I hosted a Webinar for VW’s wholesaling dealers last month and talked about where the market is heading. VW is very creative with their leveraging of NASPC resources. Basically, TJ Dolliver and his folks said they’d help my brother find a convertible Bug if I did this for free. Outfoxed again – me, that is. After the Webinar, I told TJ I’d do the next one free of barter restrictions – maybe a t-shirt. The real creative bent on this Webinar wasn’t so much the negotiation, it was the application. We collect all this data for the industry. We feed it to you in April. We see that things are getting better. We know the root causes of what went wrong and the drivers of recovery. We understand what’s going on in the retail environment via tens of thousands of surveys each year. Yet, our retailers are still suffering from a recession hangover and are reticent to buy more inventory and hire more staff. These are the two big show-stoppers we all talked about in April.
Overall, it looks pretty good out there based on recent Market Watch results. The only fly in the ointment has been collision. LKQ/Keystone, the junk car-parts company, has been going gang-busters this year vs. last year. What’s going on? VW’s wholesaling retailers filled in some of the blanks for me. Retailer GMs are still shivering from last year’s melt-down and are being very conservative. They don’t see what we see, or they don’t really believe what the factory guys tell them. So, they have clamped down on investment in both inventory and staff. And, in the process, they are missing the market. The clips are from this week’s Detroit News. Last year, miles traveled stalled and accidents were way down – from fewer miles, lower speeds (to get higher recessionary mpg), jet-stream weather impacts (drier winter in the NE), and better vehicle safety features. Furthermore, last year folks pocketed their insurance claim checks as part of their cash conservation plans (there must have been dancing in the streets at some insurance companies due to low-ball estimation procedures). All this led to a real contraction in the collision market during 2009. 2010 is not 2009. Things have changed, and the market is coming back – recent government data shows we are out of the nose-dive in miles driven, there’s more pent-up celebrations, less cash conservation, more aging ugly dents that still need to be fixed … hence, more collision parts demand. Similar logic applies to all wholesale demand. And, while our retailer GMs maintain their grim recessionary reticence with cash and cadres of staff, junk car-parts companies like LKQ, and the independents, are having a ball.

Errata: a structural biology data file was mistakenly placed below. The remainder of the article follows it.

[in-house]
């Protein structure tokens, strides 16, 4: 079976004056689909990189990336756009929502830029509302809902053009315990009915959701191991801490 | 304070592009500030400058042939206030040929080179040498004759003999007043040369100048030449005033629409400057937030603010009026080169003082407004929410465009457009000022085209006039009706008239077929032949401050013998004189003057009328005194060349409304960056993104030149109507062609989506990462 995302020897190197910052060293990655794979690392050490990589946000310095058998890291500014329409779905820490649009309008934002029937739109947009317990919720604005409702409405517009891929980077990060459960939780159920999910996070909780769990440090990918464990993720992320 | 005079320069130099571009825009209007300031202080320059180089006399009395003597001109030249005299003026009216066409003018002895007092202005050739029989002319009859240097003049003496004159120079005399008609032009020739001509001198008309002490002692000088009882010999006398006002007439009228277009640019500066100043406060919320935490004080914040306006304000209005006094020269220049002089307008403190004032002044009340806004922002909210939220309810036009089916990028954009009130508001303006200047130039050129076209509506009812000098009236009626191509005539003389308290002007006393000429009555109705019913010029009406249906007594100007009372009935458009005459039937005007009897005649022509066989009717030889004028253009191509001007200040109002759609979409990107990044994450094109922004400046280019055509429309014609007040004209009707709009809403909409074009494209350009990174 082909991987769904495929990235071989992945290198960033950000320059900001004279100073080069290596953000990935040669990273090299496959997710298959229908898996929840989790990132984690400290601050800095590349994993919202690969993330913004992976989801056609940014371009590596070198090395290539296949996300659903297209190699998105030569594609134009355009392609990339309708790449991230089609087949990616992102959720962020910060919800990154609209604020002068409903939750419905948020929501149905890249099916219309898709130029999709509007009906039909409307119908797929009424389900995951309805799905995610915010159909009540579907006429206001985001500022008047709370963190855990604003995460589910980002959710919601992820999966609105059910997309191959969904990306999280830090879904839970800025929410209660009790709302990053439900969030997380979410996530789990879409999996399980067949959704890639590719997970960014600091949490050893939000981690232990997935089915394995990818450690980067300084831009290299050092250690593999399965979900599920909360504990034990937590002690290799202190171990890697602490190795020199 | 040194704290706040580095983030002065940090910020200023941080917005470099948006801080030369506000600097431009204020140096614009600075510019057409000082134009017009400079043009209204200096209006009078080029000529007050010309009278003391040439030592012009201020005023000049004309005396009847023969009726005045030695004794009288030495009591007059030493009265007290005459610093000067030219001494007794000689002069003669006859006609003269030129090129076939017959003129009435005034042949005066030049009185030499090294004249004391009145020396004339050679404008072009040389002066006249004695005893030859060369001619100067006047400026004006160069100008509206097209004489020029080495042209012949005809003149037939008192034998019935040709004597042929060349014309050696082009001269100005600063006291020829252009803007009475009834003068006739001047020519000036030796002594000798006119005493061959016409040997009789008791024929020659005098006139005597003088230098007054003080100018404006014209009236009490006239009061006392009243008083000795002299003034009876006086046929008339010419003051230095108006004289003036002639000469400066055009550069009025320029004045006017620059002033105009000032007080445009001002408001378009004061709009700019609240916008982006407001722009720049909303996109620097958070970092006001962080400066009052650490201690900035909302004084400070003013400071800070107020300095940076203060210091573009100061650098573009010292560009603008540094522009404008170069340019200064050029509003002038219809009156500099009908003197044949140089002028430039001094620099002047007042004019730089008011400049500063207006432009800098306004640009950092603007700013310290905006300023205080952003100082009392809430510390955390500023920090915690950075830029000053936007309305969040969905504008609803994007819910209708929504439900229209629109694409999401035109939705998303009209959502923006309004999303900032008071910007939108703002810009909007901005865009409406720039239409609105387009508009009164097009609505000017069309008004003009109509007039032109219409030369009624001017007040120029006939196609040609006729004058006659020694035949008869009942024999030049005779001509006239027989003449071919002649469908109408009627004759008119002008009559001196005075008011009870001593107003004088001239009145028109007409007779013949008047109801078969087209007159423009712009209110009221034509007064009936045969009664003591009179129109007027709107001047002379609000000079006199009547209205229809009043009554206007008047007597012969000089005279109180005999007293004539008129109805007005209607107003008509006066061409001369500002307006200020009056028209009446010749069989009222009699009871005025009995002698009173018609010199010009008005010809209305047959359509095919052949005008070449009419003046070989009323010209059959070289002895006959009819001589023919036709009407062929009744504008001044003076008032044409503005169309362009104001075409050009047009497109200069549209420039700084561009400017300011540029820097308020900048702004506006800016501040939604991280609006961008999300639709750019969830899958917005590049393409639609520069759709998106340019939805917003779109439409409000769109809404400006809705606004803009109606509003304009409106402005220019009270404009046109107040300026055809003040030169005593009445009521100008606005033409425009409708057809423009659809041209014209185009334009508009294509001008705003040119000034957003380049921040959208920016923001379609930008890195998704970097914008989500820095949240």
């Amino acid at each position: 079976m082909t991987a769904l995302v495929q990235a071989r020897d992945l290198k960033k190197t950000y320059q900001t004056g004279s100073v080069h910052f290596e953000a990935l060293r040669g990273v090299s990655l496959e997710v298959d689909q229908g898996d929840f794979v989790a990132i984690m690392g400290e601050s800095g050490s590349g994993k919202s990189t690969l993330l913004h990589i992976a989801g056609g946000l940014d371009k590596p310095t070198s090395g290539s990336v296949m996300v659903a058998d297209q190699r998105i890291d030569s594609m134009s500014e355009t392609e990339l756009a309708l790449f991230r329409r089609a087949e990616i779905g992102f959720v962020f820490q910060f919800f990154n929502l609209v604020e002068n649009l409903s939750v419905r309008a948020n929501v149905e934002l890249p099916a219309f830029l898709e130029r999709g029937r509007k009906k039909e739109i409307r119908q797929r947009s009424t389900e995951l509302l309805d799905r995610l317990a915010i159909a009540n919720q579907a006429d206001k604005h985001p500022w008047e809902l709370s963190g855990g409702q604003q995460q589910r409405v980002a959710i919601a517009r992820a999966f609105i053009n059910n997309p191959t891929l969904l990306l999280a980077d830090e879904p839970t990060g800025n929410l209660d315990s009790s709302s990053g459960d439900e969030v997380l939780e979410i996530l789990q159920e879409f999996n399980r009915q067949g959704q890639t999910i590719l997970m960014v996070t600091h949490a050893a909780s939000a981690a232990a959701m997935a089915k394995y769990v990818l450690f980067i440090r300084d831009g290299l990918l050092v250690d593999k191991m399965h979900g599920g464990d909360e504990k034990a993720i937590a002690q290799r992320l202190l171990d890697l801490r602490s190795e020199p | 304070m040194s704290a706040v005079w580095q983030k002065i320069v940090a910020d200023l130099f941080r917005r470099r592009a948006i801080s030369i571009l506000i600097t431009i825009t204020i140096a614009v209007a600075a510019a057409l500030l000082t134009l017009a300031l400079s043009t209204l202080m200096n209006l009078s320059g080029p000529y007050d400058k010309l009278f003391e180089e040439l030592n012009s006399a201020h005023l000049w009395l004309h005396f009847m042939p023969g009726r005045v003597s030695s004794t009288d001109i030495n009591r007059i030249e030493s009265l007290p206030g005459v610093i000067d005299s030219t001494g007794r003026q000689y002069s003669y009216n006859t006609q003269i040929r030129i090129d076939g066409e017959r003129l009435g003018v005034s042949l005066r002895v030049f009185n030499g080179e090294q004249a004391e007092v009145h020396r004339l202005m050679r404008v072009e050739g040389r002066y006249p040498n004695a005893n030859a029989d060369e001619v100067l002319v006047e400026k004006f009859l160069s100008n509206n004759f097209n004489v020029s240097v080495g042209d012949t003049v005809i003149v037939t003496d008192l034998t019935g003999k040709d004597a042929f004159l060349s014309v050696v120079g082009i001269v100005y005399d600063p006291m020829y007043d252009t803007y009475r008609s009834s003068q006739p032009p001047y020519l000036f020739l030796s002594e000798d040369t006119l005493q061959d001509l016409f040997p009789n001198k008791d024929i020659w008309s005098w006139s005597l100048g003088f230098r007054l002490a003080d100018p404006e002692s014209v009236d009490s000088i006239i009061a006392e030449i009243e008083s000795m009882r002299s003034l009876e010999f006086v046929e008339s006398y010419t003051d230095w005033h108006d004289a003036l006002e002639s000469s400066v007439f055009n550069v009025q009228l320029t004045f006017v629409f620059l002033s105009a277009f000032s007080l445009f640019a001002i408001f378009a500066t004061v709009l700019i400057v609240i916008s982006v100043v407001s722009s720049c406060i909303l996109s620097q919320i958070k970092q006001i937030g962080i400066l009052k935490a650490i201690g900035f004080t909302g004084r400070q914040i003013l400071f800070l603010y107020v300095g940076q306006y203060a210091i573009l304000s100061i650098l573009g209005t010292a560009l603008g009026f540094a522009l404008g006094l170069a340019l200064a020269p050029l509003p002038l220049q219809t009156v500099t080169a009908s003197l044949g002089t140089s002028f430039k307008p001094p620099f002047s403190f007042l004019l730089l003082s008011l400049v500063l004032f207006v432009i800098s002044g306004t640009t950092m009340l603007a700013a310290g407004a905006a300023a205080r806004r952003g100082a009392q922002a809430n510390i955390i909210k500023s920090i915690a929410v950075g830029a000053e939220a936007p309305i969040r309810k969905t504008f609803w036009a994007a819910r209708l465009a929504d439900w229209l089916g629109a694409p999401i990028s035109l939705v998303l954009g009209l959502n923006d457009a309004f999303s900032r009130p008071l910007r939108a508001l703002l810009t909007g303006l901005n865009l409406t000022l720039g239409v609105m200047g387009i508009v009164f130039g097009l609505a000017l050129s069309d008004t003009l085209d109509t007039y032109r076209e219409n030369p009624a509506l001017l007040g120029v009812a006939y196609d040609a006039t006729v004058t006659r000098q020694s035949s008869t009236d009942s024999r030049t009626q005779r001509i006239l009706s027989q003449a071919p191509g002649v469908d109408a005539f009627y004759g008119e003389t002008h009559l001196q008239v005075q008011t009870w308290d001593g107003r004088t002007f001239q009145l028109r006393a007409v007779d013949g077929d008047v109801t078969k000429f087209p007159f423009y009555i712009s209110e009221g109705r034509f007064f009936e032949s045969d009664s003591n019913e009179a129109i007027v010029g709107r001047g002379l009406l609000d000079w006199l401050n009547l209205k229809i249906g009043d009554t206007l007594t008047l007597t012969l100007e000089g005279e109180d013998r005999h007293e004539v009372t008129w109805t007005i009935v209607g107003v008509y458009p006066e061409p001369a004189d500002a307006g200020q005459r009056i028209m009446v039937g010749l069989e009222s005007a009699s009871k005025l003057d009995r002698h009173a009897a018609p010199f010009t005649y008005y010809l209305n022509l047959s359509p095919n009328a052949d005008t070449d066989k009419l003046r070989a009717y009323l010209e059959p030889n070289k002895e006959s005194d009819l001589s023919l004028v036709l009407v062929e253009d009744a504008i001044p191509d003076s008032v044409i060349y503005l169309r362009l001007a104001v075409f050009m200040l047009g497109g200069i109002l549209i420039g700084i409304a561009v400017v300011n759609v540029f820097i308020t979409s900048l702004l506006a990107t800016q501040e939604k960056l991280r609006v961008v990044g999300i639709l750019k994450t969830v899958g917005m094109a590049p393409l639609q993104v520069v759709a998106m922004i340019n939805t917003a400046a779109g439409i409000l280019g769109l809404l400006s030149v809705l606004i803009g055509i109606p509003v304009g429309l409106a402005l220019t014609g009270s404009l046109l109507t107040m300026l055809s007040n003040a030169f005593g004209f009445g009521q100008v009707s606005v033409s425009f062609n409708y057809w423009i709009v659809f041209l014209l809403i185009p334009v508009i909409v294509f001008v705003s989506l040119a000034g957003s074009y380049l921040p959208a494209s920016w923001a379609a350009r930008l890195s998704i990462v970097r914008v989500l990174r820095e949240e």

Bottom Line: VW’s a pretty smart company. We need to use every tool possible to communicate and educate our retailers.